A decrease in the concentration of [Na] and [Cl] in the blood, an increase in hematocrit and the content of total protein in the blood serum.* Plasma osmolarity decreases, water moves from the extracellular space to the intracellular one. Edema of cells develops (intracellular hyperhydration), exacerbating the lack of fluid in the extracellular space.
- Total serum protein and / or hematocrit may not increase if there is concurrent protein loss and / or anemia.
Dogs: 142-155 mmol / L.
Cats: 142-158 mmol / L.
Ferrets: 146-160 mmol / L.
Pseudohypernatremia (dehydration, use of anticoagulants containing sodium).
Lack of access to water, hypodipsia.
Loss of hypotonic fluid (hypovolemia).
Chronic renal failure (CRF).
Non-oliguric acute renal failure.
Disorders of the gastrointestinal tract (vomiting, diarrhea, obstruction of the small intestine).
The introduction of hypertonic solutions.
Pseudohyponatremia (severe hyperproteinemia, hyperlipemia).
Decreased renal excretion of water (for various reasons).
Increased water intake, exceeding the excretory capacity of the kidneys.
Dogs: 4-5.7 mmol / L.
Cats: 4-5.5 mmol / L.
Ferrets: 4.5–6.4 mmol / L – albinos; 4.3–5.3 mmol / L – dark.
Pseudohyperkalemia (hemolysis, thrombocytosis, leukocytosis, pregnancy in dogs, phosphofructokinase deficiency in dogs).
Increased dietary potassium intake, iatrogenic cause.
Decreased urinary potassium excretion (impaired urine outflow, anuric or oliguric stage of renal failure, effusions, gastrointestinal disorders, hypoadrenocorticism, repeated drainage of effusions, hyporeninemic hypoaldosteronism).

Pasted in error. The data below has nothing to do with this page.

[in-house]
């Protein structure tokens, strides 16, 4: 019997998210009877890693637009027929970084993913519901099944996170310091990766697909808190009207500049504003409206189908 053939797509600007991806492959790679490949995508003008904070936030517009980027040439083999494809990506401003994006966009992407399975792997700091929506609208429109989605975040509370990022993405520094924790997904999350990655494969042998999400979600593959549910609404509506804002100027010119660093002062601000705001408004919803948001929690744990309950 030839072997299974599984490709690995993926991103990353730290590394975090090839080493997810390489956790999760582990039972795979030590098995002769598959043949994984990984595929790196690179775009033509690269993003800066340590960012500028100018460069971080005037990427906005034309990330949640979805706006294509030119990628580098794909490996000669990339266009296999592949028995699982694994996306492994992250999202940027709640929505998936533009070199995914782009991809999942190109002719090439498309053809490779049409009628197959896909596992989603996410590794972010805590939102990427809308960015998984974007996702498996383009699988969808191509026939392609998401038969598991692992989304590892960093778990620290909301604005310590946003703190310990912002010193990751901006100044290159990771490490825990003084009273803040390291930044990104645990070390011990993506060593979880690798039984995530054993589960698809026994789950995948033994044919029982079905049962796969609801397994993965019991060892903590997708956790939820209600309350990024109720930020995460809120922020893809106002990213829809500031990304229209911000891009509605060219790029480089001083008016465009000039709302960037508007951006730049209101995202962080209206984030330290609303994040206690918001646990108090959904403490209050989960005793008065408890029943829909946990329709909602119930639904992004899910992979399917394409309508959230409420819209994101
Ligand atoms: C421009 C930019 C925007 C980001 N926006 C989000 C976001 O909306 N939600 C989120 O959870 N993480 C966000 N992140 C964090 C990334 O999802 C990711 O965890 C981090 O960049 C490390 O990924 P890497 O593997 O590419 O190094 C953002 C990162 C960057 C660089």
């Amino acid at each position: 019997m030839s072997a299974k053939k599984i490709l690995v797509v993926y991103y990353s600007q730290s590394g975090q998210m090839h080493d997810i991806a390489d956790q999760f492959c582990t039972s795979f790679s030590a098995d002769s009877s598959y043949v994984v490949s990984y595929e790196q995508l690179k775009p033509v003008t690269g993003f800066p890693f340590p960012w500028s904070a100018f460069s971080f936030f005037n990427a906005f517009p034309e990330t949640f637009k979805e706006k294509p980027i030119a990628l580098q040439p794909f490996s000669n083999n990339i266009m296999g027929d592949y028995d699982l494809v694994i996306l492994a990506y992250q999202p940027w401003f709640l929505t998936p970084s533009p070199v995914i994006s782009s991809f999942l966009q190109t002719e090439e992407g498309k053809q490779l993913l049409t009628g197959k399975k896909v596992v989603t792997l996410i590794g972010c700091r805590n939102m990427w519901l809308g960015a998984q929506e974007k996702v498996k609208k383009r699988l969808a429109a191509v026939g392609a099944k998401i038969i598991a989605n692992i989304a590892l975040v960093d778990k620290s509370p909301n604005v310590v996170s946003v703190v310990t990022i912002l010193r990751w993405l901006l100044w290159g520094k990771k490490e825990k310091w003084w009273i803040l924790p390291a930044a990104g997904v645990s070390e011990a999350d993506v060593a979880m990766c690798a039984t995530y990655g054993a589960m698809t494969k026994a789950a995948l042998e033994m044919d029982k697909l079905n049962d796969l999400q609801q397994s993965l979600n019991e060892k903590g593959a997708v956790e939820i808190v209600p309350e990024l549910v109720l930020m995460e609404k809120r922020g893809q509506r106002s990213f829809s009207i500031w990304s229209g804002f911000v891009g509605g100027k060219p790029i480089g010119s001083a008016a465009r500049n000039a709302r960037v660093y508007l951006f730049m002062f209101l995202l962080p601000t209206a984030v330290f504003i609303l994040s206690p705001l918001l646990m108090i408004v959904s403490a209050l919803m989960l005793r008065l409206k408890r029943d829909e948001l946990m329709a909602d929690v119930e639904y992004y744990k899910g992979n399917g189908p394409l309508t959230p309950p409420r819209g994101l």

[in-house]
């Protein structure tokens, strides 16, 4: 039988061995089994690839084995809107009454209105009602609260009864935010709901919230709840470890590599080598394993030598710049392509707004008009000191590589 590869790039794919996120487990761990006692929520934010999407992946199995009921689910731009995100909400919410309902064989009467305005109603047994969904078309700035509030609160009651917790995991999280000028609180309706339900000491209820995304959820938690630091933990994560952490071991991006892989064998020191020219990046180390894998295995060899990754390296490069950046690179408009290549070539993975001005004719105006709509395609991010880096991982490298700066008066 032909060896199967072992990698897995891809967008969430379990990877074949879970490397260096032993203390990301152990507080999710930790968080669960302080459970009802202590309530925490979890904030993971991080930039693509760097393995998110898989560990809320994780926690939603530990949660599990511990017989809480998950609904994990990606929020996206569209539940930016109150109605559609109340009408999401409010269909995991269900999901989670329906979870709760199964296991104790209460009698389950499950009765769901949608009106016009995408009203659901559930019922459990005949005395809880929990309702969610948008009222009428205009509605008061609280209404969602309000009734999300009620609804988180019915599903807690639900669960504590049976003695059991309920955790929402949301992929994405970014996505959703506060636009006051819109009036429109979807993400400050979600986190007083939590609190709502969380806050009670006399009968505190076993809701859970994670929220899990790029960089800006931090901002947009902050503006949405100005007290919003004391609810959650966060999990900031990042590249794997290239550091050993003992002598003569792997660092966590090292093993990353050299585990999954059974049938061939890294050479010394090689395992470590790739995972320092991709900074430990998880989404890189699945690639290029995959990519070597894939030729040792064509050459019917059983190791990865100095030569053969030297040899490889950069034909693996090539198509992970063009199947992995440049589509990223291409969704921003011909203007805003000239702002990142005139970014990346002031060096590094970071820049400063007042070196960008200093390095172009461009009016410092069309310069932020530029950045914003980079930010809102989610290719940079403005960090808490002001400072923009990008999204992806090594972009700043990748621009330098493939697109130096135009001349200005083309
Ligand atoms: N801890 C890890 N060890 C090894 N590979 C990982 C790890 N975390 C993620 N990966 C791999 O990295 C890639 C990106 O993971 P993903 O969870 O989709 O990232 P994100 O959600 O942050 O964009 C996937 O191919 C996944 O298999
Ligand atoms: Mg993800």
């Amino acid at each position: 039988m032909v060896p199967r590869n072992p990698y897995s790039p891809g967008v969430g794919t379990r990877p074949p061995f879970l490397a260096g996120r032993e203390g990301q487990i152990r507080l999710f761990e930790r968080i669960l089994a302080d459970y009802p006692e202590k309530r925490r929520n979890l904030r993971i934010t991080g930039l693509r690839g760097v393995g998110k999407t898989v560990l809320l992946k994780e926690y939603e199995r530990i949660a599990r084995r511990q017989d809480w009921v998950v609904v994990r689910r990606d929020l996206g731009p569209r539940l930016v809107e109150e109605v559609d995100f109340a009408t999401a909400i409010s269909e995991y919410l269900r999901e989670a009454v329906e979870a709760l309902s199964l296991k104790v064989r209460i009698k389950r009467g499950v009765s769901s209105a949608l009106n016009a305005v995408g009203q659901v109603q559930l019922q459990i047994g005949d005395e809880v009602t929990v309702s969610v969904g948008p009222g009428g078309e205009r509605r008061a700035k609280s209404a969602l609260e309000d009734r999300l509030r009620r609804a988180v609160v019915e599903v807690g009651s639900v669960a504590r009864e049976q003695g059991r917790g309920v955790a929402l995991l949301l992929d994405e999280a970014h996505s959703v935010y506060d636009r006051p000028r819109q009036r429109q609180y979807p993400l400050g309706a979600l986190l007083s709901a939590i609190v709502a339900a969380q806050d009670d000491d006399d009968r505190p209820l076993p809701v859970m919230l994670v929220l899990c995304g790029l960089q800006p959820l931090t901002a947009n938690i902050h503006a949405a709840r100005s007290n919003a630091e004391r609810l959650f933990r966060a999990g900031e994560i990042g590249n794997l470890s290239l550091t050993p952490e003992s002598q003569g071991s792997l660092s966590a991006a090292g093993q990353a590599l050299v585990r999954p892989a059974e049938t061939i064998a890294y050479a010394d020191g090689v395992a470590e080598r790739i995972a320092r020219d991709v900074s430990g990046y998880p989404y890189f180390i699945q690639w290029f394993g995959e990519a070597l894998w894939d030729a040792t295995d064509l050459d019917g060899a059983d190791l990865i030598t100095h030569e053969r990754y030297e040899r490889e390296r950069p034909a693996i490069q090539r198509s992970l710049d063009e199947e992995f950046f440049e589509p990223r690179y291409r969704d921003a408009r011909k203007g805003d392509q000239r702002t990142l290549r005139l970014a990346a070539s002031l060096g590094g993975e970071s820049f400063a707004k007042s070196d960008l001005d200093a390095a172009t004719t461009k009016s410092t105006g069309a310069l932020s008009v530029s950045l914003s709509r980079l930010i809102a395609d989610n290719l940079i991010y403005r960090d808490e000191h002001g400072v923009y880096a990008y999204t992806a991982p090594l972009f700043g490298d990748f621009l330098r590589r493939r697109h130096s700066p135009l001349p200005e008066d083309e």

Extensive tissue necrosis (rhabdomyolysis, tumor disintegration syndrome, trauma).
Pseudohypokalemia (severe lipemia).
Decreased intake of potassium from food, iatrogenic cause.
Increased loss through the gastrointestinal tract (vomiting, diarrhea).
Increased renal loss (CRF in cats, post-obstructive diuresis, diabetes mellitus, prescription of (non-potassium-sparing) diuretics, hyperadrenocorticism, hypomagnesemia, hyperthyroidism in cats, distal tubular acidosis, proximal tubular acidosis after bicarbonate treatment, primary hyperactive hyperaemia).
Translocation hypokalemia (administration of insulin or glucose, metabolic alkalosis, hypokalemic periodic paralysis of pregnant cats, action of catecholamines).
Dogs: 98-118 mmol / L.
Cats: 108-125 mmol / L.
Pseudohyperchloremia (pronounced chyle, the effect of certain drugs).
Excess of chlorine consumption over excretion.
Action of corticosteroids.
Renal tubular acidosis.
Chronic respiratory alkalosis.
Pseudohypochloremia (hyperproteinemia, chylosis).
Chronic respiratory acidosis.
Polyuric stage of renal failure.
The development of edema, burns.
Loss through the GI tract.
Congestive heart failure.
Introduction of sodium bicarbonate.
Loop or thiazide diuretics.
Eosinophils: what does the increase in the level of “cleaner” cells in the blood indicate
Eosinophils: what does the increase in the level of “cleaner” cells in the blood indicate
Eosinophils: what the increase in the level of “cleaner” cells in the blood indicates – RIA Novosti, 09.02.2021
Eosinophils: what does the increase in the level of “cleaner” cells in the blood indicate?
Eosinophils are a type of white blood cell, the growth or decrease of which can signal various diseases. How and when to check their number – RIA Novosti, 09.02.2021
health – society